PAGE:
During protests held in India in response to the Citizenship Amendment Act, many protesters were arrested under the UAPA. In an article published by The Diplomat, author Priyam Marik writes of how Modi’s government is oppressing people, specifically students, through allegations under the UAPA. She shares that most of the charges made during these protests were under the Unlawful Activities Prevention Act. Some reasons behind these charges include “provocative speeches” and suspicious behavior (Marik 2020). Because the legislation behind the UAPA is not very clear and the definition for terrorists is vague, many allegations and charges under this law are rather subjective and inconsistent. This leads to certain groups of people to be targeted and exploited based on religion and race.
Overall, the democratic erosion in India can be credited to a lack of tolerance towards opposition political parties, racial profiling and unfair laws targeting certain groups of people. Prime Minister Narendra Modi has validated this oppressive behavior through not only legislation, but through his rhetoric. Modi is communicating with his supporters that both words and actions targeting the rights of certain opposition groups is justified. He has not only failed to condemn this behavior, he has participated in furthering the divides between minority groups and with political parties.
This was a really thought out post that goes pretty in depth about the situation in India. I learned a lot about Modi and his recent actions in India and they are indeed a concern to the erosion of democracy in India. But I have heard about a rumor his actions have been done in response to China and their recent aggressive actions. Although I am unsure how much truth there is to that, the thought is a lingering one and how Modi may actually be undermining India as a whole, not strengthening it as a result.
I think your analysis of the current Indian political situation is highly informative and draws many parallels with what we have experienced in the United States over the last two decades in particular. In particular, I found Narendra Modi’s use of the Unlawful Activities Prevention Act of 1967 for discriminatory practices to be an interesting and compelling comparison. Another civil liberties law passed in the mid-1960s was the Voting Rights Act of 1965, which has been steadily chipped away at for years, including 2013’s Supreme Court case Shelby County v. Holder, which struck down several key provisions of the law meant to stop racially discriminatory voting practices in districts with histories of voter suppression.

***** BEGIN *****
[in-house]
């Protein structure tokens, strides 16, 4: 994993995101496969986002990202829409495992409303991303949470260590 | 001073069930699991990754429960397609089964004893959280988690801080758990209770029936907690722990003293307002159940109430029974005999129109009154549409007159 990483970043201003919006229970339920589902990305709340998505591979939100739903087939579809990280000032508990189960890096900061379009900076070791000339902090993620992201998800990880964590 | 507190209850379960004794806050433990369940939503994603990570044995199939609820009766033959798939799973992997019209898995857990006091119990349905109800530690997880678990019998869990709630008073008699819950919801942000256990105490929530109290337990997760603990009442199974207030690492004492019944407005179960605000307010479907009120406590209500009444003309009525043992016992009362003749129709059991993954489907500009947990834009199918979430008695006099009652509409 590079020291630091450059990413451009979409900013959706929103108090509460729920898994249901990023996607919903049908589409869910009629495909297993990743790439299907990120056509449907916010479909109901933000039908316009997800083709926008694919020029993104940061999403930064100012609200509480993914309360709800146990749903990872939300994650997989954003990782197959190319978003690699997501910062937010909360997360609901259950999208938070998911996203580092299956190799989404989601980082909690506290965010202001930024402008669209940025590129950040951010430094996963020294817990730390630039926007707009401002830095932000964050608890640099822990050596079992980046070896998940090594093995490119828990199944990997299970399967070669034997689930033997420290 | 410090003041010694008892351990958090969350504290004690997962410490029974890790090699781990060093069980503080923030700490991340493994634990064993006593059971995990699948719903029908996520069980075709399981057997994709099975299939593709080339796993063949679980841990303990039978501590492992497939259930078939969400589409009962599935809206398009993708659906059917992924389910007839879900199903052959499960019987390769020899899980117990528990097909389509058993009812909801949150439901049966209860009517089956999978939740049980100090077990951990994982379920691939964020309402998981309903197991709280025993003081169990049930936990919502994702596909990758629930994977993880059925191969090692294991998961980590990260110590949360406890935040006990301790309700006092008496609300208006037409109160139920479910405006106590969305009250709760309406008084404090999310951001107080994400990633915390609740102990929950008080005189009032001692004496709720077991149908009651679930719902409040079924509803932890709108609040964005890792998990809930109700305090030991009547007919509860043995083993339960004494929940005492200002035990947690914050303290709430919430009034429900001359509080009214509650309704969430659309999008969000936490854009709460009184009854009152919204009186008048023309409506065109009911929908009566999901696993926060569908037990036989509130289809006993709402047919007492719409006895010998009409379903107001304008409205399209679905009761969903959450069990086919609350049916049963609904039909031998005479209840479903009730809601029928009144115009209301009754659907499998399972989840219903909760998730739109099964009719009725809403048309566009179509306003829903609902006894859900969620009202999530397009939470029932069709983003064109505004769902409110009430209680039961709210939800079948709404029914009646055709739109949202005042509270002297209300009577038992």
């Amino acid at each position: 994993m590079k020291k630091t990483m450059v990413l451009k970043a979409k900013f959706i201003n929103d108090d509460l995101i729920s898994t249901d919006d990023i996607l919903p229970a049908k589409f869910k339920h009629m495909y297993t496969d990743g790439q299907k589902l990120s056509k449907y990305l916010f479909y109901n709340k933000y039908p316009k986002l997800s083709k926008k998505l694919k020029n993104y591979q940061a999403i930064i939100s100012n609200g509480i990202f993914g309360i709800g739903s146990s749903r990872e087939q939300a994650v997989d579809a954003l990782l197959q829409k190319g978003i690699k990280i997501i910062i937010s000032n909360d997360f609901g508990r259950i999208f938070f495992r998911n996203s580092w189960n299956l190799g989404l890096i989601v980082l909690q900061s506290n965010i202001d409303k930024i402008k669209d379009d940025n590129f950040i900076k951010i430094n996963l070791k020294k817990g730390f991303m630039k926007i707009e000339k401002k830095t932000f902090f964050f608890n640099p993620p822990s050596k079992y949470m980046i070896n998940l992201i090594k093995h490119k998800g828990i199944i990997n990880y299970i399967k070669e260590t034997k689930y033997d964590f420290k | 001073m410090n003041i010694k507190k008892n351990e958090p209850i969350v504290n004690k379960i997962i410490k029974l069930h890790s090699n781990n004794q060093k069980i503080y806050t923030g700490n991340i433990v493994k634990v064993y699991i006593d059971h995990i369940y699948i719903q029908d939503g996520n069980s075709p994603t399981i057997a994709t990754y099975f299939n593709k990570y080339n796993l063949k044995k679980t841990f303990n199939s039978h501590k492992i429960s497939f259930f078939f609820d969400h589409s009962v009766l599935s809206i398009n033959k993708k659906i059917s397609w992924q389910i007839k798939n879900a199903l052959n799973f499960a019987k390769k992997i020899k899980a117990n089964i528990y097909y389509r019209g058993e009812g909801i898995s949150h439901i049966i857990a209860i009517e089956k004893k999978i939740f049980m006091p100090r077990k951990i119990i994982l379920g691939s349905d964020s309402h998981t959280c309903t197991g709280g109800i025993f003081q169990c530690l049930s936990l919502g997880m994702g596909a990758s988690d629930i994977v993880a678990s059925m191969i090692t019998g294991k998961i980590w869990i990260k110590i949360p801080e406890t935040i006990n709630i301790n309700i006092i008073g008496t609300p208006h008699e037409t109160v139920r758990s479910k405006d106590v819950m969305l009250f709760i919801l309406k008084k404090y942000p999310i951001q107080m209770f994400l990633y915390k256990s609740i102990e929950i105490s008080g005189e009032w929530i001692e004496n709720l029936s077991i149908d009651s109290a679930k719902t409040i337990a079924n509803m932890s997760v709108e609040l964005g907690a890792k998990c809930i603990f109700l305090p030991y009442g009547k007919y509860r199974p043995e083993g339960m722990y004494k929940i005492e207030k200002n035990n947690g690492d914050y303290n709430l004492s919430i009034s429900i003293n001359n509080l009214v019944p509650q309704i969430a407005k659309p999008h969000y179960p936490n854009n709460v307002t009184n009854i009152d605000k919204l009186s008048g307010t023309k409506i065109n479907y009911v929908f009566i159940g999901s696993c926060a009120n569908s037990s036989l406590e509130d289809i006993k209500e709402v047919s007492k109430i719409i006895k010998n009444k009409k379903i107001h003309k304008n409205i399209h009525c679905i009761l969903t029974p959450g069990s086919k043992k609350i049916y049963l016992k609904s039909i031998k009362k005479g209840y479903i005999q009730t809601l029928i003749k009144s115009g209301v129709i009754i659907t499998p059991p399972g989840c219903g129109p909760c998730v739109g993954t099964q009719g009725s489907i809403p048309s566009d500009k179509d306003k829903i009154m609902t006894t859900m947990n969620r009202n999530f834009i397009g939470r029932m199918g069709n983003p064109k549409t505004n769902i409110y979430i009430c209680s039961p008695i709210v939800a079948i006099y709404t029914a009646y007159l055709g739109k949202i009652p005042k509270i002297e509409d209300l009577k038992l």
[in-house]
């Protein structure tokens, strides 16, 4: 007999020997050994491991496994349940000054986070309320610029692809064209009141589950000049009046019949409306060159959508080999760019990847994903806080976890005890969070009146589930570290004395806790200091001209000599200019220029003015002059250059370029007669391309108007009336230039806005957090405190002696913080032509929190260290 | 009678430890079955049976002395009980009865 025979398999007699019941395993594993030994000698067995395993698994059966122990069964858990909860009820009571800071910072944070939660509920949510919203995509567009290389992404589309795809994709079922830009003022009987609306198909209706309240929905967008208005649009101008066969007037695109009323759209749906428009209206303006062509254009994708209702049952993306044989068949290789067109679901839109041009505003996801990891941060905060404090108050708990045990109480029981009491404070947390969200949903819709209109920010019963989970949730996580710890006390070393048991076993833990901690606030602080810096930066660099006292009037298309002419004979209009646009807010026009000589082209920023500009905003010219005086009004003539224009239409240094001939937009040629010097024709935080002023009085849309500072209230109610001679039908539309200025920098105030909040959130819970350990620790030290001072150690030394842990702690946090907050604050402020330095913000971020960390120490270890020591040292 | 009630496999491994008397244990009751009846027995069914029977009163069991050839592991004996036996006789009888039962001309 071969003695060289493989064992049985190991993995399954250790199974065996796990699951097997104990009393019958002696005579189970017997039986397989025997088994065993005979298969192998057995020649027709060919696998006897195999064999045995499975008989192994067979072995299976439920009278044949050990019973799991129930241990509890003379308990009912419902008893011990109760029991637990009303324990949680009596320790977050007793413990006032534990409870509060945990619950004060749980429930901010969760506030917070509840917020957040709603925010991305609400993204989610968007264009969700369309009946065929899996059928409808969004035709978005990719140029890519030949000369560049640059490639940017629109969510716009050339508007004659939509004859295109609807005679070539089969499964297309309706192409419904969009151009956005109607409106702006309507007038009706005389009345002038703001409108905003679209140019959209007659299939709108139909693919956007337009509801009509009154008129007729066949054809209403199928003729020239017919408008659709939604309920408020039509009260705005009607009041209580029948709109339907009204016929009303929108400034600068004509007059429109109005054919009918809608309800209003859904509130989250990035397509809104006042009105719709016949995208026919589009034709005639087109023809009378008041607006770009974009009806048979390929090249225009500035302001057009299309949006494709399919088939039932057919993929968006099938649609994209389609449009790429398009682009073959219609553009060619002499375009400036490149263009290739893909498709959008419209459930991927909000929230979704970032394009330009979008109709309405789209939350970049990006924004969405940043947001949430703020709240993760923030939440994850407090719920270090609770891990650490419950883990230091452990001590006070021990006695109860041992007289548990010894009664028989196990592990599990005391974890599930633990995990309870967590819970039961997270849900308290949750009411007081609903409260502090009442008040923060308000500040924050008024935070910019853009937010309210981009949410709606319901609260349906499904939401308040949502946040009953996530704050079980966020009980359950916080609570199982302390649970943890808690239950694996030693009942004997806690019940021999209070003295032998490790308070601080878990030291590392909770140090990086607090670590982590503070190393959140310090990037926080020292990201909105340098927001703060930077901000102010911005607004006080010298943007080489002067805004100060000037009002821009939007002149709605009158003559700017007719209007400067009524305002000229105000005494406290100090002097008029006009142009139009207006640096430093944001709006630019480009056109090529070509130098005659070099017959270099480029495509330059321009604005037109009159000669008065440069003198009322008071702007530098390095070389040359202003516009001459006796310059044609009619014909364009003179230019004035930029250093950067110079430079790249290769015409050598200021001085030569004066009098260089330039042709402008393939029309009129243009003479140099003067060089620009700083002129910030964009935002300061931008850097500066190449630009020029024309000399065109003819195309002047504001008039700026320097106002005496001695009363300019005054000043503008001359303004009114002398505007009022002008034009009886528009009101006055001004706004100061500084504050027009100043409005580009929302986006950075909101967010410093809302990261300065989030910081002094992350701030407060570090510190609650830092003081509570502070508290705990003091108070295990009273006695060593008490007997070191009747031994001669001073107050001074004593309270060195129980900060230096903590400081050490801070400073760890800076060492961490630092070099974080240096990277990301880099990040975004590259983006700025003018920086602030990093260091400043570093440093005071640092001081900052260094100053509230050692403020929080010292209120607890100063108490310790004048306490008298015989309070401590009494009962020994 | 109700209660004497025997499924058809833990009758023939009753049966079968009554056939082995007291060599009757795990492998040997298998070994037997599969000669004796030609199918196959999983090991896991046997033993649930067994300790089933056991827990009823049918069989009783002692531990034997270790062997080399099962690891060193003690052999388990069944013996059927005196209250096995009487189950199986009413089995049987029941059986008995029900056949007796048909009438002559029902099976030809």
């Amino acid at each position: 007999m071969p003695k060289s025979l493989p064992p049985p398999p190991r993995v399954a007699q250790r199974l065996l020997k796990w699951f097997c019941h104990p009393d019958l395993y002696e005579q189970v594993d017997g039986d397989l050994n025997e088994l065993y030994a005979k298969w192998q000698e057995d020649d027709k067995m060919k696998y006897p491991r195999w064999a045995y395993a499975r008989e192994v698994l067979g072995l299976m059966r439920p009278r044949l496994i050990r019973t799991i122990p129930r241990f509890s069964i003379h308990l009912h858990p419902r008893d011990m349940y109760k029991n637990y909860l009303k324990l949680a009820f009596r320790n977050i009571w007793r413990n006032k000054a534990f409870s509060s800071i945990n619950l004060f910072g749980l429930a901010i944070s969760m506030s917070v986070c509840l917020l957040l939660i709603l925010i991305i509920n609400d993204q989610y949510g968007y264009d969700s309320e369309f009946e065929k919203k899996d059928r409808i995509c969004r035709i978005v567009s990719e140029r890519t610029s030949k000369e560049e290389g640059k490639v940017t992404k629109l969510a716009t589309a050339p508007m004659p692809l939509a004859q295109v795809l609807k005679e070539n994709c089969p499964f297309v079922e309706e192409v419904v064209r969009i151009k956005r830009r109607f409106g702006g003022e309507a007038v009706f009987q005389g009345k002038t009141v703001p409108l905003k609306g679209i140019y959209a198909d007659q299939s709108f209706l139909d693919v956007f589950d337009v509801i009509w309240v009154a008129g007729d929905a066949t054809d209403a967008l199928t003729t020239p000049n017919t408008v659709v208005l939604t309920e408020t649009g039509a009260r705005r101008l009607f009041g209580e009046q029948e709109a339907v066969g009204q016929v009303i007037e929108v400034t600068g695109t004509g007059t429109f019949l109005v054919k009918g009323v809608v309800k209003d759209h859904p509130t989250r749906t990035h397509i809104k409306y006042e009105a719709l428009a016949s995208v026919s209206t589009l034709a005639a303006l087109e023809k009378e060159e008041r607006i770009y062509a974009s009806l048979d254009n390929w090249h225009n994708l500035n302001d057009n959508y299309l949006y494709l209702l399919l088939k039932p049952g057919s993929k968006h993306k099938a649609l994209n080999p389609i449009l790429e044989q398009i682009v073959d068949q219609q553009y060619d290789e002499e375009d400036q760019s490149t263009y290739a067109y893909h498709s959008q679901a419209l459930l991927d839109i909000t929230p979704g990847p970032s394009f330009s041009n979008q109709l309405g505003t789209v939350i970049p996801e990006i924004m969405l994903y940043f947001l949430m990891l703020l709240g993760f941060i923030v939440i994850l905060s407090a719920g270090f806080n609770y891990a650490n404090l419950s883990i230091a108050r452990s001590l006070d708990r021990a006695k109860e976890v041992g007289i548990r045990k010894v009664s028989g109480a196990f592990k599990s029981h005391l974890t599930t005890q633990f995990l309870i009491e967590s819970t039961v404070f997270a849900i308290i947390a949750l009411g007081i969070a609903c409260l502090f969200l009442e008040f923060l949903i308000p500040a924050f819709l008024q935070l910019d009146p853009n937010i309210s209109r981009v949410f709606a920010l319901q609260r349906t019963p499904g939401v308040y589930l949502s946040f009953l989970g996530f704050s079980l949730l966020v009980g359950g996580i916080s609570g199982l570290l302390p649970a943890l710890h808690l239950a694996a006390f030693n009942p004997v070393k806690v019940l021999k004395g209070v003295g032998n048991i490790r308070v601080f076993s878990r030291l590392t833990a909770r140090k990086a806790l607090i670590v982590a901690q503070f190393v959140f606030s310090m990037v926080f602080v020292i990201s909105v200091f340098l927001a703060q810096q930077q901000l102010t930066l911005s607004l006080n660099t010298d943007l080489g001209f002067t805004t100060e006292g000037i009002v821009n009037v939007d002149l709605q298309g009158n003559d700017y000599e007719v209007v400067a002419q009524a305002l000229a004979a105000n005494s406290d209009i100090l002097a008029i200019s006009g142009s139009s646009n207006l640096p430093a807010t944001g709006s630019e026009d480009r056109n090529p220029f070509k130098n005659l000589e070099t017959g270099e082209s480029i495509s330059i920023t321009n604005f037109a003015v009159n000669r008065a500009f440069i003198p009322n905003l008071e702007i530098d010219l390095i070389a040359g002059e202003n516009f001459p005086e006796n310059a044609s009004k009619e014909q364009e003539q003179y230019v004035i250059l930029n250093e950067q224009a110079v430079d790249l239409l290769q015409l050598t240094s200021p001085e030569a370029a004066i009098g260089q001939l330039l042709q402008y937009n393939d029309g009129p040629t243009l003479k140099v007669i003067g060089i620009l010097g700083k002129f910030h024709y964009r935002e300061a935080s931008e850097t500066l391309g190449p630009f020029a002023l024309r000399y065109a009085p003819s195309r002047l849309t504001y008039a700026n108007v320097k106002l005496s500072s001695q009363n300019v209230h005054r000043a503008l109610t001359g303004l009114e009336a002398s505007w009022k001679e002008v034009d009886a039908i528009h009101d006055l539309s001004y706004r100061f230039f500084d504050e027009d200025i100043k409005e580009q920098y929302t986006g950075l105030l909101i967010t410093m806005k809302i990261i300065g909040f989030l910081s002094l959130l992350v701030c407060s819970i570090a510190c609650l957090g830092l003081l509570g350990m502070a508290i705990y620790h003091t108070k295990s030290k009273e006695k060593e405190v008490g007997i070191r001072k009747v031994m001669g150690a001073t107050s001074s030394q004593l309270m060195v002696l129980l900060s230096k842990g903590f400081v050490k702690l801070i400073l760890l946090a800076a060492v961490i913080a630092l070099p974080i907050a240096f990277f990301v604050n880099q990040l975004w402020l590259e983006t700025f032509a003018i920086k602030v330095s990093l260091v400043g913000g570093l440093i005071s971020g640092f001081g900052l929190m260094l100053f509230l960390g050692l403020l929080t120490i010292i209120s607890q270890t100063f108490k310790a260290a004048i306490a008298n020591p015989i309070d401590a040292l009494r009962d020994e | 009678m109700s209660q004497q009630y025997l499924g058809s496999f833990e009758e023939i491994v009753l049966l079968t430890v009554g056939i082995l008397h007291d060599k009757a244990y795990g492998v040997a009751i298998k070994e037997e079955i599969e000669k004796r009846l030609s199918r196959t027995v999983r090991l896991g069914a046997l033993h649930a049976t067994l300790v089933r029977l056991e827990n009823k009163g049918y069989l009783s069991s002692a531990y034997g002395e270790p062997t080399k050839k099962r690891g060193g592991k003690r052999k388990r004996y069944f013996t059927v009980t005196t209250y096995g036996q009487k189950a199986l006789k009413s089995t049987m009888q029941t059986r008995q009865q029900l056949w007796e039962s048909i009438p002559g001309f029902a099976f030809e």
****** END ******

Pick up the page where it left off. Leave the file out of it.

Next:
Using the guise of terrorism as a vessel for other purposes, as seen with Prime Minister Modi’s use of these amendments to the UAPA, is another facet of this issue that has been experienced in the United States. The surveillance carried out by the United States government on citizens in the post-9/11 era and the Patriot Act provides a key example, and a vague definition as to what constitutes terrorism leaves the door open to potential misuse of the statute in the context of India.
Moreover, the increase in vitriol toward the opposition and increase in affective polarization is very similar to what we have experienced in the United States in recent years. Lack of tolerance for the opposition, racial profiling, and targeted legislation are real concerns in any democratic country, and Modi’s subversion of the Indian Constitution and discriminatory practices are deeply concerning to democratic norms that have been in place for years. Overall, I believe you do an excellent job of pointing out specific and tangible issues affecting the state of the country’s democracy under its current leadership and the potential consequences of these practices moving forward.